0

Trying to learn sql queries recently and as the title says I stumbled upon some "behavior" i didn't understand.

This query returns the managers from the database.

SELECT *
FROM employees e
WHERE EXISTS (SELECT * FROM employees f WHERE e.employee_id = f.manager_id)

However if I switch the aliases in the equality it returns all the employees.

SELECT *
FROM employees e
WHERE EXISTS (SELECT * FROM employees f WHERE f.employee_id = e.manager_id)

Isn't employees e and employees f the same table but with different names? If so, why is then the alias order important?

1

Think about the meaning of your queries as well, not just the structure. It is not an order, but an employee-manager (boss) hierarchy.

First query means: list all employees who are managers of other employees.

There are 18 different manager_id values in the table, so you will get the data of 18 employees (as seen on your picture):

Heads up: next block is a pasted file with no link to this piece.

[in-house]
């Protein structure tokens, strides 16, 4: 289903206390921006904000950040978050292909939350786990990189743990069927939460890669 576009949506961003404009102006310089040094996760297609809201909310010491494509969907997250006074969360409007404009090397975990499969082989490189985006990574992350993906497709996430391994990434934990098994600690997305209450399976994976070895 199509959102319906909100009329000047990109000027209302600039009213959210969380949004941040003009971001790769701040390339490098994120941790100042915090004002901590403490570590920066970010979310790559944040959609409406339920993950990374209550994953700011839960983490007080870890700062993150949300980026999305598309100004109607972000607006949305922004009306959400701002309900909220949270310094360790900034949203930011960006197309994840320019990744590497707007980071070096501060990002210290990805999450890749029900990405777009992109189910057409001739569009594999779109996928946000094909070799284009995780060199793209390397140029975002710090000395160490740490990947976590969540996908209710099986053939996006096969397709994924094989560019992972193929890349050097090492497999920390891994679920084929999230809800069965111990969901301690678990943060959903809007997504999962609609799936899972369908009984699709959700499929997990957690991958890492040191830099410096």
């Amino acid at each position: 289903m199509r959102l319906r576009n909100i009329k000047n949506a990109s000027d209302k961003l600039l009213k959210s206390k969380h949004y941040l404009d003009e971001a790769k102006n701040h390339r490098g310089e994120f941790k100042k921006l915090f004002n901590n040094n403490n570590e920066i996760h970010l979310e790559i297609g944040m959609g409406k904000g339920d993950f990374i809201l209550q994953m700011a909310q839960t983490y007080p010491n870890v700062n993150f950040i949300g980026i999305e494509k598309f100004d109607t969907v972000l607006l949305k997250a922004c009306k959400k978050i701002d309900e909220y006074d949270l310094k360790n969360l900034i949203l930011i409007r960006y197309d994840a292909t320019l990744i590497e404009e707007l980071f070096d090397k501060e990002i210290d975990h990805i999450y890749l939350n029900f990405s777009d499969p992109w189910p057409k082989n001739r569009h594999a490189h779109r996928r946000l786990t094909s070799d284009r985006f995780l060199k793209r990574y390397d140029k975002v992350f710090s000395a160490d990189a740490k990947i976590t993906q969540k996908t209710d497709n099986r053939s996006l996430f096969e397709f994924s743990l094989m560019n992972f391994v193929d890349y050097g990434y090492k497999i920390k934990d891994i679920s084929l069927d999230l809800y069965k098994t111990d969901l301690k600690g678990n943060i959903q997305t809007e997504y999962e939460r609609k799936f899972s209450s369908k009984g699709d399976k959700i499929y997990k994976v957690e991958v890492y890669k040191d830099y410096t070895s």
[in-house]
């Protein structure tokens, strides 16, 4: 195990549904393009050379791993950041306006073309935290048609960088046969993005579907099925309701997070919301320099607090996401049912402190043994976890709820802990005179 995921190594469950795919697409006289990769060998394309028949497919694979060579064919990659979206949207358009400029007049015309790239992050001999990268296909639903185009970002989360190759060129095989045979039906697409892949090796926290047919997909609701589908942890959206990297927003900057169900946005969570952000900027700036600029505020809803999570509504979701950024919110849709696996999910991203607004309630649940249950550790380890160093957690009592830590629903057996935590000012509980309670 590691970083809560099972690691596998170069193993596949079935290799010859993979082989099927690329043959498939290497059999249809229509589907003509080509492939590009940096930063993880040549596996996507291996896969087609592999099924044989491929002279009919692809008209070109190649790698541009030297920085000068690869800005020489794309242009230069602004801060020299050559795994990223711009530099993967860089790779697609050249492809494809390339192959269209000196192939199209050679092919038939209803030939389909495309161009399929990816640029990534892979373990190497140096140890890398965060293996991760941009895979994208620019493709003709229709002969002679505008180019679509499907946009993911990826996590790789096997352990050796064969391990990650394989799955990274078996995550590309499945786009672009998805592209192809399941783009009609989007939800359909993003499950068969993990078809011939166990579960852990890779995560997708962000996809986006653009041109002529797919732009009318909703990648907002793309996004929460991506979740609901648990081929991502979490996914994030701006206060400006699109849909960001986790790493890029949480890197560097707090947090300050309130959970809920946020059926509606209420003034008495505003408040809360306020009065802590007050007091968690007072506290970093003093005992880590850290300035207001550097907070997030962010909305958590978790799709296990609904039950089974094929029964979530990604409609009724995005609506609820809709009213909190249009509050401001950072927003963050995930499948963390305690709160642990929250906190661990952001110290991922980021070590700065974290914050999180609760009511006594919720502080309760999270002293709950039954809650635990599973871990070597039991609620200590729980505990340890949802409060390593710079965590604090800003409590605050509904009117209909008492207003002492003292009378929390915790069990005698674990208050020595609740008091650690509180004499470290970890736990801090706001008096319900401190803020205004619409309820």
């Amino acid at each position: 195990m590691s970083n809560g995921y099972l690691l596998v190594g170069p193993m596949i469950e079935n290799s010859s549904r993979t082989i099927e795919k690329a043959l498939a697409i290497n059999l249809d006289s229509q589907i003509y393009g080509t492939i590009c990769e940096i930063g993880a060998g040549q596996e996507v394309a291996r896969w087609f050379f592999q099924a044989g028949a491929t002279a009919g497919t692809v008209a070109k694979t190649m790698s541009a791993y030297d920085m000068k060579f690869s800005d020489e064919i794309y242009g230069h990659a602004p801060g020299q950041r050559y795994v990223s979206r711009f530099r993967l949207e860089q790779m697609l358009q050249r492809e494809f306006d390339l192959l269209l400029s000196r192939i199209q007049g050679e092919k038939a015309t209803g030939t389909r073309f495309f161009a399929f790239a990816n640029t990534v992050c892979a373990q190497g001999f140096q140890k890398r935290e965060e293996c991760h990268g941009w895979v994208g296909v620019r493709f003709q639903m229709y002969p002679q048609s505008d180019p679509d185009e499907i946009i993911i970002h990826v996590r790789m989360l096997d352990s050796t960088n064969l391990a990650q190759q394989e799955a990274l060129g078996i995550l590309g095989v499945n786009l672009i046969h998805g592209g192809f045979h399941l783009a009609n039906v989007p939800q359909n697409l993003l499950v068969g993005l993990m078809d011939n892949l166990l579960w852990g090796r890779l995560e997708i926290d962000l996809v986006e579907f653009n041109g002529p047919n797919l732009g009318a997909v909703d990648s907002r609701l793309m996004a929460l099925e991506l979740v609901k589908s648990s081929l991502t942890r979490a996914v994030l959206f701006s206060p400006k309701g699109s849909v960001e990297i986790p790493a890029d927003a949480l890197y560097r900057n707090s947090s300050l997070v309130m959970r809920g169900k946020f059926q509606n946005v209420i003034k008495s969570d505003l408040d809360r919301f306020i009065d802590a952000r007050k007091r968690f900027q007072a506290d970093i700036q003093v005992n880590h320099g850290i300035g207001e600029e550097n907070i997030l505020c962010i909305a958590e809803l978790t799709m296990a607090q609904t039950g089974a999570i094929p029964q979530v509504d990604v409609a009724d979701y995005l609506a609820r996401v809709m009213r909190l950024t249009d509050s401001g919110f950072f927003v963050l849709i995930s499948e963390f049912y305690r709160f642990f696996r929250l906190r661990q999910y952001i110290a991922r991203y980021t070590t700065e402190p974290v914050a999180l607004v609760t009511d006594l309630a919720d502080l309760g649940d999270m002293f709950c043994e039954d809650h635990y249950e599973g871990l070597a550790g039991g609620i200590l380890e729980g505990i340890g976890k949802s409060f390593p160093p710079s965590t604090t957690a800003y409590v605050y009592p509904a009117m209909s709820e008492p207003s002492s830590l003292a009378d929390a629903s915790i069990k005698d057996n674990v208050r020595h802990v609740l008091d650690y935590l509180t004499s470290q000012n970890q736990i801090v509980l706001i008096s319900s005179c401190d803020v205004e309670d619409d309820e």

SQL> select count(distinct manager_id) from employees;

COUNT(DISTINCTMANAGER_ID)
-------------------------
                       18

Second query means: list all employees that have managers. There are 107 employees and only one of them has no manager, so you get the data of 106 employees (as seen on your picture):

SQL> select count(*), count(manager_id) from employees;

  COUNT(*) COUNT(MANAGER_ID)
---------- -----------------
       107               106

Your Answer

By clicking “Post Your Answer”, you agree to our terms of service, privacy policy and cookie policy

Not the answer you're looking for? Browse other questions tagged or ask your own question.